recommencement and instead adopts a test of intent: "The Employer shall not terminate the Contract under the Sub-Clause in order to execute the Works himself or to arrange for the Works to be

    executed by another Contractor: (Underlining added) Clearly the new wording affords less protection to the terminated Contractor.

    Sub-Clause 15.5 provides that the steps to be taken by the Contractor and the payment to be made to the Contractor are lo, be in accordance with two other Sub-Clause, 16.3 and 19.6.

    Sub-Clause 16.3, at (b), contains a seeming inconsistency with Sub-Clause 15.2, as noted above.

Sub-Clause 19.6 contains provision which may give rise to difficulties regarding payment, and these

    are discussed below, when considering Clause 19, "Force Majeure".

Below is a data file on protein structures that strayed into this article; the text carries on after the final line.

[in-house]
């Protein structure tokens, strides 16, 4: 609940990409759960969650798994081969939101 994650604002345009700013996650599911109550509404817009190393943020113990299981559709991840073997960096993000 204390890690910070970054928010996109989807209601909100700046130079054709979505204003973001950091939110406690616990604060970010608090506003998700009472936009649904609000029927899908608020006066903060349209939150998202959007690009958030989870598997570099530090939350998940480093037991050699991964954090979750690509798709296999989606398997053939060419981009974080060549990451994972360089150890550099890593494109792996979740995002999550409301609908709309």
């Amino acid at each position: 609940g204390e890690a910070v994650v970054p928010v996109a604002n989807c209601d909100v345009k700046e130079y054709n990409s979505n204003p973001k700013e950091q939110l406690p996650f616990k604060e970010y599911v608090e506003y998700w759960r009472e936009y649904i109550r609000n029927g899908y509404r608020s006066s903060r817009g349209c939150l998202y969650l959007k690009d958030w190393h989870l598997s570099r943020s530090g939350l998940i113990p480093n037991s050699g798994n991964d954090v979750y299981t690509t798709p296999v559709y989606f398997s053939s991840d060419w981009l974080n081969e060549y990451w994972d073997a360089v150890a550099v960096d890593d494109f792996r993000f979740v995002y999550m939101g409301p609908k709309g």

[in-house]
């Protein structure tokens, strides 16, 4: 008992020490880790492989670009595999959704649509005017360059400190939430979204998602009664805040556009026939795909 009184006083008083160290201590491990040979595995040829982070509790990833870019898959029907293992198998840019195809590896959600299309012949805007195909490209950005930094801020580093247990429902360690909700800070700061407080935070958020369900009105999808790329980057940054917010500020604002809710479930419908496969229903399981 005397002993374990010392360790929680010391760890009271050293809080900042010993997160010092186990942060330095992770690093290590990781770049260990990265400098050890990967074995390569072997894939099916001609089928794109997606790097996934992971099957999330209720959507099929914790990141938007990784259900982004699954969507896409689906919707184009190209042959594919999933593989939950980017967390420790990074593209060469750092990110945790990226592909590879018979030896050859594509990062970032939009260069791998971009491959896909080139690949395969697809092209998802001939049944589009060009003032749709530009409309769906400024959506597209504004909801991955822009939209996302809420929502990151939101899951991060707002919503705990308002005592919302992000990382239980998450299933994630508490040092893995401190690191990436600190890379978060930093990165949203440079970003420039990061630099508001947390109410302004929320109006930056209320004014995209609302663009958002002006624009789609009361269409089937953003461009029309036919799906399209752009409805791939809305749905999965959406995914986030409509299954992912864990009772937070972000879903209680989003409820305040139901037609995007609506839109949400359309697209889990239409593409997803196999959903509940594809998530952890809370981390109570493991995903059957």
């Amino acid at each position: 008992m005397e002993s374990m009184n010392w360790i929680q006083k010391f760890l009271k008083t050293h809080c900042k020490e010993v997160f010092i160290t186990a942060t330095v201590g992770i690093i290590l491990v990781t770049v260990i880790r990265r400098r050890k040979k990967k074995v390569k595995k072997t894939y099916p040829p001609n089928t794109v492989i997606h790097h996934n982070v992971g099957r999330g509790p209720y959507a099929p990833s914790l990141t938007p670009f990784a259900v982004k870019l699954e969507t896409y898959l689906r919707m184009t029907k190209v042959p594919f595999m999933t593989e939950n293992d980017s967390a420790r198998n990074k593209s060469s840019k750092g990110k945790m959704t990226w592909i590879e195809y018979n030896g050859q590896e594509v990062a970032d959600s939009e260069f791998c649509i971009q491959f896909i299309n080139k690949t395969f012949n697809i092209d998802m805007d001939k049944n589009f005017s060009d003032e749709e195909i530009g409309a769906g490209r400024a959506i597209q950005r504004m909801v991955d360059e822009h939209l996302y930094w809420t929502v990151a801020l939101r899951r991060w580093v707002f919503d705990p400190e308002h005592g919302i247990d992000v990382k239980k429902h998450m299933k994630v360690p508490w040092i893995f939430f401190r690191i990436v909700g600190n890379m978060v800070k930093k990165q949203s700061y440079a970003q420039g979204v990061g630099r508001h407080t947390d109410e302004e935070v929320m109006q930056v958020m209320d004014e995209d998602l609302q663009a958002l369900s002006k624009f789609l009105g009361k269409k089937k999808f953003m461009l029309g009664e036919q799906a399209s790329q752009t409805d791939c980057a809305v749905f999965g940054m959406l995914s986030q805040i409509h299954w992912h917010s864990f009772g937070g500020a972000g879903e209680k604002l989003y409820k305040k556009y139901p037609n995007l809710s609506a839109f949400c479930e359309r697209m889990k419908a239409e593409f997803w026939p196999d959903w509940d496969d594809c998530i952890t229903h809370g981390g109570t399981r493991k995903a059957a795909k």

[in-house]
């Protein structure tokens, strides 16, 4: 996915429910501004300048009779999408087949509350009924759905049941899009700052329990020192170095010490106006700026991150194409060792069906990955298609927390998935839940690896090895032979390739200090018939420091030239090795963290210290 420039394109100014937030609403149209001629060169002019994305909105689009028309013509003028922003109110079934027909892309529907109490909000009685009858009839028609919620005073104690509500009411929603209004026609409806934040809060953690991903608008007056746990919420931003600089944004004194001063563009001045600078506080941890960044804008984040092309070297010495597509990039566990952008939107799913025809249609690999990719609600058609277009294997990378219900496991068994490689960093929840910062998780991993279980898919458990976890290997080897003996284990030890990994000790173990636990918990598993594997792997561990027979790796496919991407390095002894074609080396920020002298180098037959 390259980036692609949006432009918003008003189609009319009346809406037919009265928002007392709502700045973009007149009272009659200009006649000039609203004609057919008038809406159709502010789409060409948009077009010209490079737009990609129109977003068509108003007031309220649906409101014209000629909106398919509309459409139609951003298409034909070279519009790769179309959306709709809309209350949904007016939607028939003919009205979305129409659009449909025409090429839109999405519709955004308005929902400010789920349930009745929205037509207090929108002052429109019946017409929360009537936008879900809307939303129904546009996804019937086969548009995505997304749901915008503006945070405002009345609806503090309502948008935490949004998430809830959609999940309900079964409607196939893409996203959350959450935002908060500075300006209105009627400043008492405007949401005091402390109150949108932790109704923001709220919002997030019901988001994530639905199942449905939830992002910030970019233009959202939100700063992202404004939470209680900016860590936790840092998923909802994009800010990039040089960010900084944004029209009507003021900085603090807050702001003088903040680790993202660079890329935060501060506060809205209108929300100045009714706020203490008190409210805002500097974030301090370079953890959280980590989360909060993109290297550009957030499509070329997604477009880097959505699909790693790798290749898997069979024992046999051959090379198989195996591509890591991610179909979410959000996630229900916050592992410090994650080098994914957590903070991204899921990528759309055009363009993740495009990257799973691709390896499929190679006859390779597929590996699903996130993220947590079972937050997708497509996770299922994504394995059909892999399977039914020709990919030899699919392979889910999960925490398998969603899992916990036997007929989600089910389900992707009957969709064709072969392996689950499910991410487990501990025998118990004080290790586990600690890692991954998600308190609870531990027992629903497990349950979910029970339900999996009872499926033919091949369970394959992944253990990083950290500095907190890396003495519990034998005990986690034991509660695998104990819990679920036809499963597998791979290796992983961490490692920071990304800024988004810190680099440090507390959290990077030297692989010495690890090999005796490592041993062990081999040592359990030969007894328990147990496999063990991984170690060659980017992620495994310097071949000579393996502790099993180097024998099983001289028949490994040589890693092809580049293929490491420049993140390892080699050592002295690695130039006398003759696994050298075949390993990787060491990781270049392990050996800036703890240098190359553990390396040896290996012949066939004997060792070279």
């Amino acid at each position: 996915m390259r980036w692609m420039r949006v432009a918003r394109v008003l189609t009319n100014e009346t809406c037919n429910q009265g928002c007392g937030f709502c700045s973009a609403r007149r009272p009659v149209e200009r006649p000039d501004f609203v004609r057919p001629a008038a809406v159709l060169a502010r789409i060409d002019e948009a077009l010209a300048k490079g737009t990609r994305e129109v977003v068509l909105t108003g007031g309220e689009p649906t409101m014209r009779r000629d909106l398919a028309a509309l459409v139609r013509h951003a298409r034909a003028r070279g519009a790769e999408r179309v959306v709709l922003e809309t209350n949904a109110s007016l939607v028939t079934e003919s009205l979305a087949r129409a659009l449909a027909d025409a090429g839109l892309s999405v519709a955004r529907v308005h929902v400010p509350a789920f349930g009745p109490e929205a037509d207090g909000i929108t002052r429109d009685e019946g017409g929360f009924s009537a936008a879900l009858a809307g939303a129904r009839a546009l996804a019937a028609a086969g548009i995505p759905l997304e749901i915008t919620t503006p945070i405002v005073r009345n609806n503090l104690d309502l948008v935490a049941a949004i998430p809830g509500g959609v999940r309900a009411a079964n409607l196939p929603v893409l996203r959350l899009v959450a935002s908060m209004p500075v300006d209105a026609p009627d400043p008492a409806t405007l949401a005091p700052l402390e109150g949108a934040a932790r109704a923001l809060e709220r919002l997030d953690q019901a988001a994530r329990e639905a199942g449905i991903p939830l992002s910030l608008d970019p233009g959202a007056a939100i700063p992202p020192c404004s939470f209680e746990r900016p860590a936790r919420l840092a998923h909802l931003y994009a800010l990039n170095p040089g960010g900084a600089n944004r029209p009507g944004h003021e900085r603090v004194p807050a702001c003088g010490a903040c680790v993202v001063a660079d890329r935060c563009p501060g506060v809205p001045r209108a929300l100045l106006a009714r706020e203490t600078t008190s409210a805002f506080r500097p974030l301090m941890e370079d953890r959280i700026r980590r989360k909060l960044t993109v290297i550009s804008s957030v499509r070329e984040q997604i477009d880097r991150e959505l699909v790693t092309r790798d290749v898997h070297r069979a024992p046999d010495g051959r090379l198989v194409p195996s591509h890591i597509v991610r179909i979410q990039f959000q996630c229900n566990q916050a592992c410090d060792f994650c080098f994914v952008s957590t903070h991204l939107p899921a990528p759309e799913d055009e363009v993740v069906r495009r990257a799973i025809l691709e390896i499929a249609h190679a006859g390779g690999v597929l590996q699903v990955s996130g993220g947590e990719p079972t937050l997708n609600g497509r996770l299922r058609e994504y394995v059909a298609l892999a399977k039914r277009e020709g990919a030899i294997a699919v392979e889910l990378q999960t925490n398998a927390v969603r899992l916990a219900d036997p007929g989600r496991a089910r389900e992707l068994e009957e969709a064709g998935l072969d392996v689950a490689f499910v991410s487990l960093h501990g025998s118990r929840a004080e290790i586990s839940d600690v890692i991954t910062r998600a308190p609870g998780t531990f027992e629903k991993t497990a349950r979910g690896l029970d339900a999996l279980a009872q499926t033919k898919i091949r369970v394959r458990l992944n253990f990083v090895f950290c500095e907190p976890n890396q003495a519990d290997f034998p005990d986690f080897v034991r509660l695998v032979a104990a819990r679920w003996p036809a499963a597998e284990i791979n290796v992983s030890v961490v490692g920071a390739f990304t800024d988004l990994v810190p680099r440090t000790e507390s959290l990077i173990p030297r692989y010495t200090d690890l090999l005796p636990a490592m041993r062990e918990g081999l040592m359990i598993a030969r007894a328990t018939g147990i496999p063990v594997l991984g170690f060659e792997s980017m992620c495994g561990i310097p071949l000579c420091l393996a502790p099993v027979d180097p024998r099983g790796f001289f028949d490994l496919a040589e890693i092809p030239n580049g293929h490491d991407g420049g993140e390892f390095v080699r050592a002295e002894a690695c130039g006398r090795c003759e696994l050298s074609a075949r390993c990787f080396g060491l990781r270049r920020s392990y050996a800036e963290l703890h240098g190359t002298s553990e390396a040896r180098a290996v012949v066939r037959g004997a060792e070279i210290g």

3. Clause 16, suspension and Termination by the Contractor

    Other than as noted above, Clause 16 needs little comment. Sub-Clause 16.1 and 16.2 are modified in

    the EPC Turnkey Condition because of differences in payment provisions, compared to those in the Construction Conditions.

    There is a seeming lack of balance between the provision regarding failure to perform: Sub Clause 16.2(d) requires a "substantial" failure by the Employer before the Contractor is entitled to terminate,

    whereas such adjective is not found in Sub-Clause 15. This may (or may not!) reflect an intention that Sub-Clause 15.1 requires a "warning" from the Engineer before the Employer's entitlement to terminate arises under Sub-Clause 15.2: I say "may not" because despite the provision in Sub-Clause

    15.2(a) referring to sub-Clause 15. 1, the other alphabetical sub-divisions of sub-Clause 15.2 do not